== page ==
Samkhya is commonly regarded as one of the six classical philosophies based on the Upanishads of Hindu religious thoughts. It is derived from root: sam (reckoning) and prefix: khya (together). Literally, Samkhya meant to be summed up, enumeration, calculation, etc.
Several scholars like Rishi Kapila have illuminated their views on the evolution of the Samkhya school of thought. The Svetasvatara Upanishad (4 to 6 B.C.) refers to the concept of Samkhya as Prakriti, Purusha, and three Gunas assimilates with the idea of supreme God. Samkhya is also found to be in early legal compendiums of Mahabharata, Puranas, and Manusmriti.
Samkhya has been a school of dualism philosophy which regards theistic and atheistic philosophy. The Samkhya School of philosophy embraces two innate and independent theories: Purusha and Prakriti. These two theories involve consciousness and matter in the world.
Purusha is considered as a transformation of the unconscious state into an enlightened, pure consciousness state. It is natural and believed to be pluralistic spiritualism and atheistic manifested realism. On the other hand, Prakriti is regarded as unconscious, a primal cause of the materialistic universe, physical and intellectual. Purusa is a single entity, and Prakriti is dual.
The theory of the “Samkhya School of philosophy” is concerned with the transformation (Parinama) of the unmanifested (Prakriti) state into a phenomenal world. This process is made possible by three qualities (Gunas) of primitive nature. The three Gunas or attributes of Prakriti of Samkhya School of Philosophy are as follows:
The proximity of being conscious and unconscious leads to the emergence of self-awareness (Ahamkara). Thus, by means of evolute knowledge (Buddhi), Prakriti and Purusa mutually interact to bring evolution by creation and enlightenment.
Samkhya philosophy brings mutual interaction between Purusha and Prakriti. As long as the three gunas are in equilibrium, the Prakriti of an individual remains unmanifested. While the equilibrium state of three gunas is disturbed, Prakriti comes approximately into Purusha, leading to the manifested state from the unmanifested state.
Some evolutes of prakriti can cause. More evolution in nature. It can be possible that a person is more egoistic, which is called Ahamkara. The intellect or knowledge is a major cause of consciousness. The dominance of any three gunas causes the evolution of an individual’s perception, thoughts, etc.
E.g., When Sattva is dominant, it causes the evolution of thoughts of the mind. In the same way, the enhanced Tamas triggers off the evolution of sensation, and the Rajas affect other actions of evolutes. Such an evolution of Prakriti spearheads the pleasure and manifestation of Purusha. There are 23 distinct evolutes of Prakriti, which are as follows:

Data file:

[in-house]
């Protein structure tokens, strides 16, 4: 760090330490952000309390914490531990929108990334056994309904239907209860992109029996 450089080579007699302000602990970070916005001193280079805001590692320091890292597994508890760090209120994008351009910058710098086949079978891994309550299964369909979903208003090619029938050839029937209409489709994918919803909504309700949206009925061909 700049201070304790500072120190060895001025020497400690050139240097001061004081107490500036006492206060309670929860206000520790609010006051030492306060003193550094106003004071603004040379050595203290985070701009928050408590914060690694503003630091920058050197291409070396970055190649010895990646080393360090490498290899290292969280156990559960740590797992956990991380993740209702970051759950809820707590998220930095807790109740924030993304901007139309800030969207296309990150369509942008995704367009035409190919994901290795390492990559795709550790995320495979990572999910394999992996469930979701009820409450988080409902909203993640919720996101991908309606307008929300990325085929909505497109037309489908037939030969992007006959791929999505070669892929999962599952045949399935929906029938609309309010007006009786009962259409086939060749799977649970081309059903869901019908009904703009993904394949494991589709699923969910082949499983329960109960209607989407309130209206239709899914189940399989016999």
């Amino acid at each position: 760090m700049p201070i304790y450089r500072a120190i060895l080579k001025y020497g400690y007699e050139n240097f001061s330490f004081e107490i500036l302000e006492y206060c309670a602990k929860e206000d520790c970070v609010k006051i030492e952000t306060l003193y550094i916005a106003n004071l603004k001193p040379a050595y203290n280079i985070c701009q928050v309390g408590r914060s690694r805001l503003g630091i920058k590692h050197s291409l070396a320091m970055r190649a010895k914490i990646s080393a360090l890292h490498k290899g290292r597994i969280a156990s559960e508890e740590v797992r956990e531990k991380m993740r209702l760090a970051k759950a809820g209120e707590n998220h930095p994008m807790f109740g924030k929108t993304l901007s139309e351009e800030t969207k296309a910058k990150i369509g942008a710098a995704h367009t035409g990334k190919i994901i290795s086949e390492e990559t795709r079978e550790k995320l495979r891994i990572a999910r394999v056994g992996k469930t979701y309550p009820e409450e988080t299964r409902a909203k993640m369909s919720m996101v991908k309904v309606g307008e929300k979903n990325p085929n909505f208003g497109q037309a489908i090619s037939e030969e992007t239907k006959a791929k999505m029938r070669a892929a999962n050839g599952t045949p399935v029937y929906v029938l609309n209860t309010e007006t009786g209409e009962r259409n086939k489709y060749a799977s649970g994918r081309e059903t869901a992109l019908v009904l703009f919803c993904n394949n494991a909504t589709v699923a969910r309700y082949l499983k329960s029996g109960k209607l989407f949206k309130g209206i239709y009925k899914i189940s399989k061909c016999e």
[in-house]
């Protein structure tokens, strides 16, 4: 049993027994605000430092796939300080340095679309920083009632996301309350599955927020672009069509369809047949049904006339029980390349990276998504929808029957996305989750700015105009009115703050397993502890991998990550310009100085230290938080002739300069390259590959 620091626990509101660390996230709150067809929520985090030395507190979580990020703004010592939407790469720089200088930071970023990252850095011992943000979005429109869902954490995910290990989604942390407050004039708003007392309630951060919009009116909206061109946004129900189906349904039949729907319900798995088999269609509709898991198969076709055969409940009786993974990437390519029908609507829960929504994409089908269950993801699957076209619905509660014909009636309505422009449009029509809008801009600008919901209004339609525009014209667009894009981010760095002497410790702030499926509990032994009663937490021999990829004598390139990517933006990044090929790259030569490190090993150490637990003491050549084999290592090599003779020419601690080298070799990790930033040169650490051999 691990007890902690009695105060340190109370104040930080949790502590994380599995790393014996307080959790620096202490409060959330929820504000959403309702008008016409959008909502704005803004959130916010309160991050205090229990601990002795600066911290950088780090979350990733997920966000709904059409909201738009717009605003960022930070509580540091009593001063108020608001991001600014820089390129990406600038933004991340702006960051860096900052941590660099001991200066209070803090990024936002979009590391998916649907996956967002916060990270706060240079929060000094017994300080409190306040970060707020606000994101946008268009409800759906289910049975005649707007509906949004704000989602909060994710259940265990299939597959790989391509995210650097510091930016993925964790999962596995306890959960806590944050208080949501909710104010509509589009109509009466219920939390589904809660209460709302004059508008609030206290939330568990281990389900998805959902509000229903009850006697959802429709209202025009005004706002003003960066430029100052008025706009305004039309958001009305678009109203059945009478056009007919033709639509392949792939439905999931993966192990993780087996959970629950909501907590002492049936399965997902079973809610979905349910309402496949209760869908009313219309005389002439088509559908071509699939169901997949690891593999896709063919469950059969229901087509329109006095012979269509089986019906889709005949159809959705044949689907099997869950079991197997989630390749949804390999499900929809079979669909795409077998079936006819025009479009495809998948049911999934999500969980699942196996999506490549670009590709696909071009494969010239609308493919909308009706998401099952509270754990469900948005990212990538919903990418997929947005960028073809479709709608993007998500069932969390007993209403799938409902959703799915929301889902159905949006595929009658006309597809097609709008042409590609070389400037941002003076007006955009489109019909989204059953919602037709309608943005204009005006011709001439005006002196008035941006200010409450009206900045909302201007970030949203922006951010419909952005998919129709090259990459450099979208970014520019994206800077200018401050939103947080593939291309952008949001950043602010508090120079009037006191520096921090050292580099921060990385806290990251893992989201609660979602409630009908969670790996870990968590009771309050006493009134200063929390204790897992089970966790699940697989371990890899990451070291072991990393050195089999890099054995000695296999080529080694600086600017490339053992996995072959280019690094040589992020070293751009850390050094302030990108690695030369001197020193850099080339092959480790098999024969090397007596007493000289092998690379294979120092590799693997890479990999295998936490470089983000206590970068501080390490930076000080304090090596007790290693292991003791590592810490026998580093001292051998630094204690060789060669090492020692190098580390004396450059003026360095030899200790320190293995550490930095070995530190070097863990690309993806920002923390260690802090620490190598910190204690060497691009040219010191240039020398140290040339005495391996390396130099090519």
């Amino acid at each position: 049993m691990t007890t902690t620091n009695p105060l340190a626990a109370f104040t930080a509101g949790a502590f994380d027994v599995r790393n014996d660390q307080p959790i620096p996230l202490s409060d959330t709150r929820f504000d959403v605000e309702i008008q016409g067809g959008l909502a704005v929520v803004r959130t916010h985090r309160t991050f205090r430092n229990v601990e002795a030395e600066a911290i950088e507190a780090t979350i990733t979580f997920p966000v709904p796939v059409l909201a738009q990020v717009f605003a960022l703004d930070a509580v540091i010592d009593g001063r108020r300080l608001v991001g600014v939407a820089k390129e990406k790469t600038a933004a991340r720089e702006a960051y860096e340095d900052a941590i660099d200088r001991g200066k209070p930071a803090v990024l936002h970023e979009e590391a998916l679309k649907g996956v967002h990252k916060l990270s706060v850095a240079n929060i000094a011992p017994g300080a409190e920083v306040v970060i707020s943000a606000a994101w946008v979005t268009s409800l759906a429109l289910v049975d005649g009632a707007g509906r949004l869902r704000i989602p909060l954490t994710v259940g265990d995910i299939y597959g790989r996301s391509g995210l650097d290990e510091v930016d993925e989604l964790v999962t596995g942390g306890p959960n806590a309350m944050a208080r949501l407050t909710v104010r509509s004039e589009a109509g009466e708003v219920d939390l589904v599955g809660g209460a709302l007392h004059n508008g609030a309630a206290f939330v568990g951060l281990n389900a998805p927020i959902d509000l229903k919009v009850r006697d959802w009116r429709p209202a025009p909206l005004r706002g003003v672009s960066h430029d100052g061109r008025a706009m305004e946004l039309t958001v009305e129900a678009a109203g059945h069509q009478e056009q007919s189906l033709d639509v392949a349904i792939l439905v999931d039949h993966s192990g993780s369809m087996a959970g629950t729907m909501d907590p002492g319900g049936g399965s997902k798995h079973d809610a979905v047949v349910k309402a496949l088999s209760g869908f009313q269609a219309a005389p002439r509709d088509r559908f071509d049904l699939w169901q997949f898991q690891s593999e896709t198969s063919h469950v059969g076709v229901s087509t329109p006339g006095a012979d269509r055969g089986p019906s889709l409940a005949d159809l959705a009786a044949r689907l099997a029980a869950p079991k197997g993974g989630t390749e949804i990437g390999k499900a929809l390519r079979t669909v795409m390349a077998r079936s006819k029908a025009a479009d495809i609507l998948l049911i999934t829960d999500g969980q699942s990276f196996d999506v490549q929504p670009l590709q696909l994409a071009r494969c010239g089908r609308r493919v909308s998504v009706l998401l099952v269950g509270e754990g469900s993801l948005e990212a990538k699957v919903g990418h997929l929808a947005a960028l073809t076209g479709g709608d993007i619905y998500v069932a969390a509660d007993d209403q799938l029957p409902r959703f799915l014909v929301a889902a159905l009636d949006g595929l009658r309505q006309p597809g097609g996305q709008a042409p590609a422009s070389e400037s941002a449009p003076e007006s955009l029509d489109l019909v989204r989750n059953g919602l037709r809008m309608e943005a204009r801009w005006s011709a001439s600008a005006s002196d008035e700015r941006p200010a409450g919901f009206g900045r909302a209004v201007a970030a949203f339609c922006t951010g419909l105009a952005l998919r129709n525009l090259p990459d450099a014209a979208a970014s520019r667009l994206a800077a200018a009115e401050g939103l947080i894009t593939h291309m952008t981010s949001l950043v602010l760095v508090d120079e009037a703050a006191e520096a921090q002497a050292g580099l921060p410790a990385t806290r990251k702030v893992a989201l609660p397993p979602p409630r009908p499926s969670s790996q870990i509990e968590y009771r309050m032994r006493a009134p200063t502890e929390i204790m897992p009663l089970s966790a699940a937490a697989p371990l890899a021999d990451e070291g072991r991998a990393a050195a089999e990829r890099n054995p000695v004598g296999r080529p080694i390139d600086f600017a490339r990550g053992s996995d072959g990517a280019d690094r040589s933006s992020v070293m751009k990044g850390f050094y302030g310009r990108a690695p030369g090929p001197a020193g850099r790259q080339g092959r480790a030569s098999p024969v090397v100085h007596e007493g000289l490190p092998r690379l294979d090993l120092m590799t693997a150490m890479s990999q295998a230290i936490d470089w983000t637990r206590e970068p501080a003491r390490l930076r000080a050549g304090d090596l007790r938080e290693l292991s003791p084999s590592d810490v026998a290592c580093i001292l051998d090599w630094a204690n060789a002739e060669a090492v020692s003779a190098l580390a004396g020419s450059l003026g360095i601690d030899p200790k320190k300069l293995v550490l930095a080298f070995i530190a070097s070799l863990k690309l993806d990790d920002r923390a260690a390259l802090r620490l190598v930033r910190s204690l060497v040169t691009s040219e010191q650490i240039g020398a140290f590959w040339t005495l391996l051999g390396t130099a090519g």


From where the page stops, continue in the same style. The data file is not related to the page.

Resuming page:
Samkhya philosophy credits three types of suffering that leads to pain as follows:
Such sufferings of human beings are unshackled with a school of Samkhya philosophy which enlightens a soul called to an emancipated state as Moksha. The Samkhya philosophy is concerned with the way of redeeming pain through knowledge and Moksha.
Puruṣha, the eternal, pure consciousness, due to ignorance, identifies itself with products of Prakriti such as intellect (buddhi) and ego (ahamkara). This results in endless transmigration and suffering. However, once the realization arises that puruṣa is distinct from Prakriti, it is more than empirical ego. That puruṣa is the deepest conscious self within, the Self-gained isolation and freedom. The purpose of Samkhya is the exclusion of sufferings that can’t be detached by drugs or discovered means; only gained through the knowledge. To Samkhya, three forms of knowledge are suitable. i.e., Perception (Drista), Inference (Anumana), and Reliable authority (Aptavacana).
According to Garbe, Samkhya is atheistic and remarkable. There is no concrete evidence of the existence of God. While, on the other hand, Joseph Dahlmann mentioned that Samkhya is originally theistic, and some are found in passages of Mahabharata. In contrast, according to K.C. Bhattacharya, Samkhya philosophy arises from spiritual reflection. Considerable literature of Samkhya seems to be adrift to conclude whether the Samkhya school of philosophy is atheist or theist. This requires further detailed study.
Yoga school of philosophy is believed to be deriving from the epistemology of Samkhya. However, yoga and Samkhya have distinct relationships with each other. Another influence of Samkhya is found to be on the development of Tantras as body literature. Thus, there is a significant influence of the Samkhya school of philosophy in Hinduism.
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